Each artist in Amen, Amen is distinct in their art styles through repetition. Such trademark images are what make folk artists so identifiable. It's why Howard Finster, featured in the exhibit and who became somewhat of a folk art celebrity in the 1980s, caught the attention of bands like REM and Talking Heads and was asked to create their album art (right). It's why Minnie Adkins was requested to create a nativity scene specifically for this exhibit, making her piece the most contemporary one in the show. Even though the aesthetics may be simple, the symbols and meanings have the potential to be incredibly complex. 

Amen, Amen runs through Jan. 10, 2015 at the Jundt Art Museum, at 200 E. Desmet, on the Gonzaga campus. Gallery hours are Mon-Sat, from 10 am-4 pm.

Attend a public walk-through of the exhibit with Jundt director and curator Paul Manoguerra on Fri, Oct. 10, at 10:30 am.

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Wednesday, September 24, 2014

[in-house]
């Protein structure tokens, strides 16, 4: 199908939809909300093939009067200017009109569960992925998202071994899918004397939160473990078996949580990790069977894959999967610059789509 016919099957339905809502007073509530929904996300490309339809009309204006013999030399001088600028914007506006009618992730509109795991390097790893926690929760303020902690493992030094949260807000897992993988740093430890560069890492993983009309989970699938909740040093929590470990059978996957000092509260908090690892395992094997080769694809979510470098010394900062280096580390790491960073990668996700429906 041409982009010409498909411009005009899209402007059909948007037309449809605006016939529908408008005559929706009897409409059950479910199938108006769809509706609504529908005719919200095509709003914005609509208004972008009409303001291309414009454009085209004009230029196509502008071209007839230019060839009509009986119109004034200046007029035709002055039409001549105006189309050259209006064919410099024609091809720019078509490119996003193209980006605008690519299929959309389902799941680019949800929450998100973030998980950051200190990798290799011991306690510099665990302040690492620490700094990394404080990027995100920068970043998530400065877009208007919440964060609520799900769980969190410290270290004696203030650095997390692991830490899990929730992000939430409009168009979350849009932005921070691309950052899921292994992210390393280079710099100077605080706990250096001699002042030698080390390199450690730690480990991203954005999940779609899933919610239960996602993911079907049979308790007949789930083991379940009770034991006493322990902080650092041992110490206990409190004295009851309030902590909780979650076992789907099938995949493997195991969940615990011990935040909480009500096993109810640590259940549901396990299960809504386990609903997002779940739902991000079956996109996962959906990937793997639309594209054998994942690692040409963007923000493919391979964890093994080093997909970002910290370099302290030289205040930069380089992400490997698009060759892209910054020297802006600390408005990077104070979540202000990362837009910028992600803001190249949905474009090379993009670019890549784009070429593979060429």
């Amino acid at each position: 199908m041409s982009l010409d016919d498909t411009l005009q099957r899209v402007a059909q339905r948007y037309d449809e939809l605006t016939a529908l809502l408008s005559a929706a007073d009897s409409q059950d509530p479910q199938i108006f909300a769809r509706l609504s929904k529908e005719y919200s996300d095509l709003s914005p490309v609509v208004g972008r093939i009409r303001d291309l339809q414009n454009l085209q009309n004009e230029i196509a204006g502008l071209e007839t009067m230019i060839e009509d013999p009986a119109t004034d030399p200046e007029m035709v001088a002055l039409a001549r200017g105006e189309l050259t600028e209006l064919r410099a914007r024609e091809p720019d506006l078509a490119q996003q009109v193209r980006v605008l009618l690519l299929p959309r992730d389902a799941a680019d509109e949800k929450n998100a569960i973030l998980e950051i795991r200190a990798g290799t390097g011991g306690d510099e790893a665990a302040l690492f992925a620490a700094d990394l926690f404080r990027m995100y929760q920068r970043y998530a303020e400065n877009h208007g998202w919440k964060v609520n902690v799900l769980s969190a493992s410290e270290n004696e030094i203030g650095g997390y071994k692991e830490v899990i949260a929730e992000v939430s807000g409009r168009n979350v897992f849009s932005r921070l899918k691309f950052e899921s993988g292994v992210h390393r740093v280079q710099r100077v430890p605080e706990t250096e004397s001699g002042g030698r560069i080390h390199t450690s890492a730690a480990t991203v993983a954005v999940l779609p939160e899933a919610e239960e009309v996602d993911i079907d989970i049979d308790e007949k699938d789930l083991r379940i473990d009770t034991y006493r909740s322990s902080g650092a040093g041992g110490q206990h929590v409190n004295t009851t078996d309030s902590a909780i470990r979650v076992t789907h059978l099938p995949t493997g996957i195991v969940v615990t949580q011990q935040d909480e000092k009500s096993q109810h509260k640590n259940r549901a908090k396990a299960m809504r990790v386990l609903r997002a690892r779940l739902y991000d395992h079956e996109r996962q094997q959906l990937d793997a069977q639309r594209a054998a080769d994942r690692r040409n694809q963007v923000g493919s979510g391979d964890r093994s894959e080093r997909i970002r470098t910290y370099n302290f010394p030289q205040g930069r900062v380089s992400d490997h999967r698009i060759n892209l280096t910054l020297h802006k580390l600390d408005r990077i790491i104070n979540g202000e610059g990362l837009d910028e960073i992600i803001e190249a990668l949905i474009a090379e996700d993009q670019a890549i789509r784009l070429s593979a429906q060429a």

Dan Butterworth kicks off Gonzaga's 2014-15 Visiting Writers Series tonight

Posted By on Wed, Sep 24, 2014 at 12:34 PM


Spokane poet Dan Butterworth, who's also a professor of literature and writing at Gonzaga University, is the first guest for this year's Visiting Writers Series.

Gonzaga hosts several writers and poets annually as part of the series, organized by the university's English department and College of Arts and Sciences. Featured artists read their works aloud, take questions from the audience and discuss their careers and creative processes. 

The Visiting Writer Series this academic year also hosts poet Brenda Hillman (Oct. 21), writers Joanna Luloff (Nov. 20), Douglas Kearney (March 25) and Michael Gurian (April 15); and Pulitzer Prize winner Marilynne Robinson (Feb. 18).

Butterworth's writing has been published by Algonquin Books and Lost Horse Press. Radium Watch Dial Painters, a compilation of his poems, is a finalist for the Washington State Book Awards. Tonight, he reads excerpts from this book in the Cataldo Globe Room at 7:30 pm. The event is free and open to the public. 

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Thursday, September 18, 2014

Fall's arts season is here, and we can't wait for these events

Posted By on Thu, Sep 18, 2014 at 11:54 AM